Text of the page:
The World Health Organization is recommending the creation of a global database to track “any form of genetic manipulation,” with the goal of preventing unscrupulous or dangerous experimentation.
The recommendations come from a group of experts formed in 2018 after Chinese scientist He Jiankui announced he had created genetically edited babies that were immune from HIV, the virus that causes AIDS. He was found guilty in December 2019 of conducting “illegal medical practices” and sentenced by a Chinese court to three years in prison.
WHO said all genome editing should be made public and recommends a whistleblowing system in which scientists could report unreported genome editing.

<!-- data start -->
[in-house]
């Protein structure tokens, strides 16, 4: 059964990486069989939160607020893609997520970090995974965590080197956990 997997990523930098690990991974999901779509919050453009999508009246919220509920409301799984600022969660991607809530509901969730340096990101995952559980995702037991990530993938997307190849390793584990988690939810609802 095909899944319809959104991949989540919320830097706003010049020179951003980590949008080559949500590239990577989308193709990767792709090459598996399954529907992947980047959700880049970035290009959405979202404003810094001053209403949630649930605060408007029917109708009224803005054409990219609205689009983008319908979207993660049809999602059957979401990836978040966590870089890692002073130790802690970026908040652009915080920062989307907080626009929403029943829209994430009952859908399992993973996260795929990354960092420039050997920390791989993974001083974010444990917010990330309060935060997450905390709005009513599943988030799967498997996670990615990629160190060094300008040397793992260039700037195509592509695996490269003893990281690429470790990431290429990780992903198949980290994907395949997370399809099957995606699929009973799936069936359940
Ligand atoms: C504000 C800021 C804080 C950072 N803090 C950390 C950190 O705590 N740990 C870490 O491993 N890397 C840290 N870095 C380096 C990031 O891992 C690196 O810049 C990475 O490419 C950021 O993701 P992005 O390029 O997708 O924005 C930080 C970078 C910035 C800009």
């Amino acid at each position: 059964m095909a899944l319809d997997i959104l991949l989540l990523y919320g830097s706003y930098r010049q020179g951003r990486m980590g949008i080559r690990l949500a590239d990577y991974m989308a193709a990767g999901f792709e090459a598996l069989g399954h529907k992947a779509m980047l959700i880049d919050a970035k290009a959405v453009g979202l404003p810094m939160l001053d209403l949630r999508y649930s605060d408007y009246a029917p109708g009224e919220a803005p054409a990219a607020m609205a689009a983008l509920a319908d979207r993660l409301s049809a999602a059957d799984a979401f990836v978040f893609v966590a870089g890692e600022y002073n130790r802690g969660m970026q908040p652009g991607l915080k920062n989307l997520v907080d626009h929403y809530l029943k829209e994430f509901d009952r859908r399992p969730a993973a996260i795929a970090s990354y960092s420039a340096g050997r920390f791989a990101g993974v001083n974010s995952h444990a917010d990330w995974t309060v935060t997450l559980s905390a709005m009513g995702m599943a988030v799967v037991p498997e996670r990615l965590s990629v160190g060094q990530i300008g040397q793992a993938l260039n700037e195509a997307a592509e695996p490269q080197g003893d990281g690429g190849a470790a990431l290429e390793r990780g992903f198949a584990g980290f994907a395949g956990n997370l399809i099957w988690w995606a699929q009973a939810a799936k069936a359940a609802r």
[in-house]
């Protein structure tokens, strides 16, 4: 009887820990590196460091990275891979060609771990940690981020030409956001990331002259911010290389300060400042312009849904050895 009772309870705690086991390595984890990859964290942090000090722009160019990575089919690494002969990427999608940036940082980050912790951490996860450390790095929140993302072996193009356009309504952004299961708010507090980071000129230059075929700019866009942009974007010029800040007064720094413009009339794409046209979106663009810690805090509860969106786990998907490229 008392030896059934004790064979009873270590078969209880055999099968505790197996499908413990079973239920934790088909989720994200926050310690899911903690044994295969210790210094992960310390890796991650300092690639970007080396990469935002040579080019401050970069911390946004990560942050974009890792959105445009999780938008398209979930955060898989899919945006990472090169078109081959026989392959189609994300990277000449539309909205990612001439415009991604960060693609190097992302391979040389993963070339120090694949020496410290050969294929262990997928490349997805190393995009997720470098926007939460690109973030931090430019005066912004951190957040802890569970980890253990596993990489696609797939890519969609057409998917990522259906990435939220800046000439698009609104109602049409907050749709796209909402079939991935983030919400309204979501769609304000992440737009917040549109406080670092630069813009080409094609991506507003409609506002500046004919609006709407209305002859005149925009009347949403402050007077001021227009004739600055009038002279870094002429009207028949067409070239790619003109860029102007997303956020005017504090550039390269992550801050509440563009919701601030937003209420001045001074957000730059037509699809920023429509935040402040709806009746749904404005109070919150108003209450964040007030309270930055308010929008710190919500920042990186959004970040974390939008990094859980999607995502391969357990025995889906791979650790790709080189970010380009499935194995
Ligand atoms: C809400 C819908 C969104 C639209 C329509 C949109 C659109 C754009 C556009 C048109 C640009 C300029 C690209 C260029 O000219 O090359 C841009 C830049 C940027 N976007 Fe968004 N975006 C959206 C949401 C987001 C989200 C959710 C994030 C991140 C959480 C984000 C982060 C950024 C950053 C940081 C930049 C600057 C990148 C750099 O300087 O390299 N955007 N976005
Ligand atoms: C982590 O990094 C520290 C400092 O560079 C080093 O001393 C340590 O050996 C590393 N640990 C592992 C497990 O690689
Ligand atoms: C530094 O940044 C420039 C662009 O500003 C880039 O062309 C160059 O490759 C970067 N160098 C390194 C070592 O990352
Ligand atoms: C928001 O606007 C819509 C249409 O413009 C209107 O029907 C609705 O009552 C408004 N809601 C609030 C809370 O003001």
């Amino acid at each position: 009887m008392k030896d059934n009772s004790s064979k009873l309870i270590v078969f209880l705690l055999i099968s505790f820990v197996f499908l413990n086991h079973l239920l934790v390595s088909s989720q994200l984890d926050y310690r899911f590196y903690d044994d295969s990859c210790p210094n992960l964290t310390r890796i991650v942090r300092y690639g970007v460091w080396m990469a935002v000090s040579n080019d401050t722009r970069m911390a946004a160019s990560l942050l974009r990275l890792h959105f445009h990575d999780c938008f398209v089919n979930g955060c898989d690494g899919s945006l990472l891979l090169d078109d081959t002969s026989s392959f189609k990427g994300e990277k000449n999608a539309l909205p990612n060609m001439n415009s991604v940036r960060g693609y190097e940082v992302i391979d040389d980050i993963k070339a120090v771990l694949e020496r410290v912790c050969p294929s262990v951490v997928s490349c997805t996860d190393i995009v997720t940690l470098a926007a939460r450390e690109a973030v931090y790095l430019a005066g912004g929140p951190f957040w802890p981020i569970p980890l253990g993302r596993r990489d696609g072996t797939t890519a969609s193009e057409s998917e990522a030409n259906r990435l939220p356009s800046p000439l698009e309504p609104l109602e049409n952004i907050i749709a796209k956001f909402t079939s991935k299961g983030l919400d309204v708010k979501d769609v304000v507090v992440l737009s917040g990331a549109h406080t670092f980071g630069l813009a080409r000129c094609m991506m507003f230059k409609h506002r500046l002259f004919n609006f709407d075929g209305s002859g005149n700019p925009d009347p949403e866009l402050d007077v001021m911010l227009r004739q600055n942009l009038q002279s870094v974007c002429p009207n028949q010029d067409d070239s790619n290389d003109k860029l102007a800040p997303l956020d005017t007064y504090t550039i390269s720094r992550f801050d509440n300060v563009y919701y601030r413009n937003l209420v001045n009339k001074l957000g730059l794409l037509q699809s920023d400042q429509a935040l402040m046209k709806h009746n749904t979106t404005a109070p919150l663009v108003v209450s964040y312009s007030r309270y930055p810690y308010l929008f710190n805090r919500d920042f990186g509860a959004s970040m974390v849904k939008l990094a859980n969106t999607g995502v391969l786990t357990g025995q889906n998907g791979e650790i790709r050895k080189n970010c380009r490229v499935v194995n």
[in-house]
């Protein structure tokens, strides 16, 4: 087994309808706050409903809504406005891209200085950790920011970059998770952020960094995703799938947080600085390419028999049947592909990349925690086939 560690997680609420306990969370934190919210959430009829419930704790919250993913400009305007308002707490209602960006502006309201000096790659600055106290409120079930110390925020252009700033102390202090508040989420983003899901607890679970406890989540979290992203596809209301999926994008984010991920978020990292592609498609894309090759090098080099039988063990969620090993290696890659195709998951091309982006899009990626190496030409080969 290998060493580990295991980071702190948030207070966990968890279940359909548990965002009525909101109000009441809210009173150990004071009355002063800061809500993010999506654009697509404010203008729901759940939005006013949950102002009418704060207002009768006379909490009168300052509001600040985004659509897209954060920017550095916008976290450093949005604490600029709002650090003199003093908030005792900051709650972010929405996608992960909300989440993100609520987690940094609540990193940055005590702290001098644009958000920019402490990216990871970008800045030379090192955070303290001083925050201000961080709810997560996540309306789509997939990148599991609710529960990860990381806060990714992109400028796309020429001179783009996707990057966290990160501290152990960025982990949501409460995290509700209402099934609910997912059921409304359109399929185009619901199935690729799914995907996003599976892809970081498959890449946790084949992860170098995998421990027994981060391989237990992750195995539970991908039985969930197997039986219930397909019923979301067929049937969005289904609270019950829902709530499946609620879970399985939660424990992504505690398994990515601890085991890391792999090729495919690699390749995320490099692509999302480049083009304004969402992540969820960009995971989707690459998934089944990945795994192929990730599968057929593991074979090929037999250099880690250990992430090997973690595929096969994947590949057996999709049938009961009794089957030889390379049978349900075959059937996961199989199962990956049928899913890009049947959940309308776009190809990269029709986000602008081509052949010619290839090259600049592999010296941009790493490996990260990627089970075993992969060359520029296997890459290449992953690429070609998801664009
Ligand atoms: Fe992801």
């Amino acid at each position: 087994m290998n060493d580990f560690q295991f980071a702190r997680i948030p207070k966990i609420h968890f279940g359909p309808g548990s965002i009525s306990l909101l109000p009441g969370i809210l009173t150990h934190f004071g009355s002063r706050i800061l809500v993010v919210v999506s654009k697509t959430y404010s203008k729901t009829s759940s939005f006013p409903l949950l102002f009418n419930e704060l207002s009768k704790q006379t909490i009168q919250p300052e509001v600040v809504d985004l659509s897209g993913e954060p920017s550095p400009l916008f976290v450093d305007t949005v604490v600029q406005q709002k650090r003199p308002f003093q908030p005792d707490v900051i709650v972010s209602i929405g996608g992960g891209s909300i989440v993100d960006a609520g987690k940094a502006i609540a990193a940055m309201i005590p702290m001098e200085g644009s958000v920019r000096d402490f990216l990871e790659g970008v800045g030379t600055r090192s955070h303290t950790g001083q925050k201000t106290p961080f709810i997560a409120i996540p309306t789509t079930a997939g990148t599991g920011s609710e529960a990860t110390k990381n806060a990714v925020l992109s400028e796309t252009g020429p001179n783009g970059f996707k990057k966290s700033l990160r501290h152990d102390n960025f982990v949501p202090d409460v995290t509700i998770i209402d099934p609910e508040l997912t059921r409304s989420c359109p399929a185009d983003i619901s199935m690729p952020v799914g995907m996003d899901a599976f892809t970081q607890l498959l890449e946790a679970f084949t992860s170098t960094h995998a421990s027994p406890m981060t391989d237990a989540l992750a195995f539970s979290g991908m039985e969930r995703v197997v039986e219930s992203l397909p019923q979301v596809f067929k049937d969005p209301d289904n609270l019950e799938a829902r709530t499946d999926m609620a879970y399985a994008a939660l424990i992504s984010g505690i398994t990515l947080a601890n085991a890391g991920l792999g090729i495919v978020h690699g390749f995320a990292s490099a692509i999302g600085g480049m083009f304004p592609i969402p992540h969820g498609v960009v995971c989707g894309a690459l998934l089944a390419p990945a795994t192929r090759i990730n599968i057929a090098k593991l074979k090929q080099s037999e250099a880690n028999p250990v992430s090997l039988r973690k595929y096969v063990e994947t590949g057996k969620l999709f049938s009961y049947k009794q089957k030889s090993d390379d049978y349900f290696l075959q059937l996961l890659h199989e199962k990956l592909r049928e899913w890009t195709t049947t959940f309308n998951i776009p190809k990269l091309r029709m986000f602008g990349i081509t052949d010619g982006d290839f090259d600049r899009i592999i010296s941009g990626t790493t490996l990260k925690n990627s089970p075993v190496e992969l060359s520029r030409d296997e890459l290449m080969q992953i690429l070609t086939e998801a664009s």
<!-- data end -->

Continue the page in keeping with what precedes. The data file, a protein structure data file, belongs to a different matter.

WHO strongly opposed making modifications to the human genetic code in humans that could be passed from generation to generation.
"No one in their right mind should contemplate doing it, because the techniques are simply not safe enough or efficient enough, and we're not ready in terms of looking at all the ethical considerations," said Robin Lovell-Badge, senior group leader at Britain's Francis Crick Institute, a committee member.
Some information in this report comes from The Associated Press and Reuters.